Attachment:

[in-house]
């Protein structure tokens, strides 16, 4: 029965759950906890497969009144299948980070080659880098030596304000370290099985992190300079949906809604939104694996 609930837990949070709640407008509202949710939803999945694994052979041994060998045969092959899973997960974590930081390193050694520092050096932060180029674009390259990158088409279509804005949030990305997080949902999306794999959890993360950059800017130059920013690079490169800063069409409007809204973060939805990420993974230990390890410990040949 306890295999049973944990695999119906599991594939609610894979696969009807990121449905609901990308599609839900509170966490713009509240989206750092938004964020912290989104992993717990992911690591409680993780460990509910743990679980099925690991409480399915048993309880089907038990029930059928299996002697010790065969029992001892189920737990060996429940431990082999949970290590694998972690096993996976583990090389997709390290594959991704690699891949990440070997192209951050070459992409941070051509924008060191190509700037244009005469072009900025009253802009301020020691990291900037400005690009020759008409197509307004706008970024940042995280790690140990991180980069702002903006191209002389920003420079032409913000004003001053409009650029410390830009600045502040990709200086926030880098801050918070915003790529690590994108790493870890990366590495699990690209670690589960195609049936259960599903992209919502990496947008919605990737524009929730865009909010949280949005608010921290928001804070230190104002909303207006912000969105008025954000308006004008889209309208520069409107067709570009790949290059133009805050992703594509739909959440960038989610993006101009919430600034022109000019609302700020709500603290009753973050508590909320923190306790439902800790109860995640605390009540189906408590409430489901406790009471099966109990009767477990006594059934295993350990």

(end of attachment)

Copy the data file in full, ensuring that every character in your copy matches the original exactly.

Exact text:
[in-house]
């Protein structure tokens, strides 16, 4: 029965759950906890497969009144299948980070080659880098030596304000370290099985992190300079949906809604939104694996 609930837990949070709640407008509202949710939803999945694994052979041994060998045969092959899973997960974590930081390193050694520092050096932060180029674009390259990158088409279509804005949030990305997080949902999306794999959890993360950059800017130059920013690079490169800063069409409007809204973060939805990420993974230990390890410990040949 306890295999049973944990695999119906599991594939609610894979696969009807990121449905609901990308599609839900509170966490713009509240989206750092938004964020912290989104992993717990992911690591409680993780460990509910743990679980099925690991409480399915048993309880089907038990029930059928299996002697010790065969029992001892189920737990060996429940431990082999949970290590694998972690096993996976583990090389997709390290594959991704690699891949990440070997192209951050070459992409941070051509924008060191190509700037244009005469072009900025009253802009301020020691990291900037400005690009020759008409197509307004706008970024940042995280790690140990991180980069702002903006191209002389920003420079032409913000004003001053409009650029410390830009600045502040990709200086926030880098801050918070915003790529690590994108790493870890990366590495699990690209670690589960195609049936259960599903992209919502990496947008919605990737524009929730865009909010949280949005608010921290928001804070230190104002909303207006912000969105008025954000308006004008889209309208520069409107067709570009790949290059133009805050992703594509739909959440960038989610993006101009919430600034022109000019609302700020709500603290009753973050508590909320923190306790439902800790109860995640605390009540189906408590409430489901406790009471099966109990009767477990006594059934295993350990």